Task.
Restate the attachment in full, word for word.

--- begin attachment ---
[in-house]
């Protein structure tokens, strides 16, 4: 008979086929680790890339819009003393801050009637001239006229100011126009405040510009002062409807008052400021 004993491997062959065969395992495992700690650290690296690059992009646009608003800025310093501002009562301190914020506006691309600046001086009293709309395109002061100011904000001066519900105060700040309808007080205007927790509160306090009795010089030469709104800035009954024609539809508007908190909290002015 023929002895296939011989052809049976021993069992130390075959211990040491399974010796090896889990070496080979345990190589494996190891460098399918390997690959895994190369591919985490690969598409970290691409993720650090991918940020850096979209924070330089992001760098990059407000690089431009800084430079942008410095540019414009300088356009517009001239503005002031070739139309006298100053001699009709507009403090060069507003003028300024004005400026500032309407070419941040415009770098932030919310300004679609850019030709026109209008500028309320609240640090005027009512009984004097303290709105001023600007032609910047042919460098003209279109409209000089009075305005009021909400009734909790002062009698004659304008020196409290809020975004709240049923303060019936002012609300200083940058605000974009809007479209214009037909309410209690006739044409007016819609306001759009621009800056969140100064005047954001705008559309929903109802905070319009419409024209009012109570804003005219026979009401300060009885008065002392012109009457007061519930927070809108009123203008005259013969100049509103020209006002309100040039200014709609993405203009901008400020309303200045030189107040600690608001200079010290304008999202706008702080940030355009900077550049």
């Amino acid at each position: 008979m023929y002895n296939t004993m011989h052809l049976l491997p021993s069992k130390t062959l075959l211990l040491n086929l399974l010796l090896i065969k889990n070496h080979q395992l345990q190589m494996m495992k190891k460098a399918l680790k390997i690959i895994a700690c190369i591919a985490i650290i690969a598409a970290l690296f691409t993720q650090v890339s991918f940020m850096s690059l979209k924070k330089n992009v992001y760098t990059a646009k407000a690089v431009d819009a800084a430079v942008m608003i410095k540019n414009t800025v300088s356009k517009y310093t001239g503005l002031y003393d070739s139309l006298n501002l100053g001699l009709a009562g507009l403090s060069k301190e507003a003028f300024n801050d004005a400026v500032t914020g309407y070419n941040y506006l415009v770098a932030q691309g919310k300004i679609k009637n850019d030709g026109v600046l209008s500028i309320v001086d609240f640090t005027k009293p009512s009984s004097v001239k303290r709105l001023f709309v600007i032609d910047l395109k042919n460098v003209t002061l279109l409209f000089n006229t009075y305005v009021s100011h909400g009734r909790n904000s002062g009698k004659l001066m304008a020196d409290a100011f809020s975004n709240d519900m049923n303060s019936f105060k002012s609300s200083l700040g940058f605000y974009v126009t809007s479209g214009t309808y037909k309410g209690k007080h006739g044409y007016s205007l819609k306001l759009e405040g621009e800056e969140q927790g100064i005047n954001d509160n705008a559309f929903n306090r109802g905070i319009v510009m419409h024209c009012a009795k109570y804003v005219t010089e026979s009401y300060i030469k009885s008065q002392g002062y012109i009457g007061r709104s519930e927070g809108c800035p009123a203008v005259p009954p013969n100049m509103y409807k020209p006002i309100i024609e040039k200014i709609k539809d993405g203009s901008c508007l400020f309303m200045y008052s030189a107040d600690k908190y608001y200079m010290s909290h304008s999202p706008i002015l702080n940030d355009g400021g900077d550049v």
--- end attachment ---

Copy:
[in-house]
């Protein structure tokens, strides 16, 4: 008979086929680790890339819009003393801050009637001239006229100011126009405040510009002062409807008052400021 004993491997062959065969395992495992700690650290690296690059992009646009608003800025310093501002009562301190914020506006691309600046001086009293709309395109002061100011904000001066519900105060700040309808007080205007927790509160306090009795010089030469709104800035009954024609539809508007908190909290002015 023929002895296939011989052809049976021993069992130390075959211990040491399974010796090896889990070496080979345990190589494996190891460098399918390997690959895994190369591919985490690969598409970290691409993720650090991918940020850096979209924070330089992001760098990059407000690089431009800084430079942008410095540019414009300088356009517009001239503005002031070739139309006298100053001699009709507009403090060069507003003028300024004005400026500032309407070419941040415009770098932030919310300004679609850019030709026109209008500028309320609240640090005027009512009984004097303290709105001023600007032609910047042919460098003209279109409209000089009075305005009021909400009734909790002062009698004659304008020196409290809020975004709240049923303060019936002012609300200083940058605000974009809007479209214009037909309410209690006739044409007016819609306001759009621009800056969140100064005047954001705008559309929903109802905070319009419409024209009012109570804003005219026979009401300060009885008065002392012109009457007061519930927070809108009123203008005259013969100049509103020209006002309100040039200014709609993405203009901008400020309303200045030189107040600690608001200079010290304008999202706008702080940030355009900077550049």
């Amino acid at each position: 008979m023929y002895n296939t004993m011989h052809l049976l491997p021993s069992k130390t062959l075959l211990l040491n086929l399974l010796l090896i065969k889990n070496h080979q395992l345990q190589m494996m495992k190891k460098a399918l680790k390997i690959i895994a700690c190369i591919a985490i650290i690969a598409a970290l690296f691409t993720q650090v890339s991918f940020m850096s690059l979209k924070k330089n992009v992001y760098t990059a646009k407000a690089v431009d819009a800084a430079v942008m608003i410095k540019n414009t800025v300088s356009k517009y310093t001239g503005l002031y003393d070739s139309l006298n501002l100053g001699l009709a009562g507009l403090s060069k301190e507003a003028f300024n801050d004005a400026v500032t914020g309407y070419n941040y506006l415009v770098a932030q691309g919310k300004i679609k009637n850019d030709g026109v600046l209008s500028i309320v001086d609240f640090t005027k009293p009512s009984s004097v001239k303290r709105l001023f709309v600007i032609d910047l395109k042919n460098v003209t002061l279109l409209f000089n006229t009075y305005v009021s100011h909400g009734r909790n904000s002062g009698k004659l001066m304008a020196d409290a100011f809020s975004n709240d519900m049923n303060s019936f105060k002012s609300s200083l700040g940058f605000y974009v126009t809007s479209g214009t309808y037909k309410g209690k007080h006739g044409y007016s205007l819609k306001l759009e405040g621009e800056e969140q927790g100064i005047n954001d509160n705008a559309f929903n306090r109802g905070i319009v510009m419409h024209c009012a009795k109570y804003v005219t010089e026979s009401y300060i030469k009885s008065q002392g002062y012109i009457g007061r709104s519930e927070g809108c800035p009123a203008v005259p009954p013969n100049m509103y409807k020209p006002i309100i024609e040039k200014i709609k539809d993405g203009s901008c508007l400020f309303m200045y008052s030189a107040d600690k908190y608001y200079m010290s909290h304008s999202p706008i002015l702080n940030d355009g400021g900077d550049v």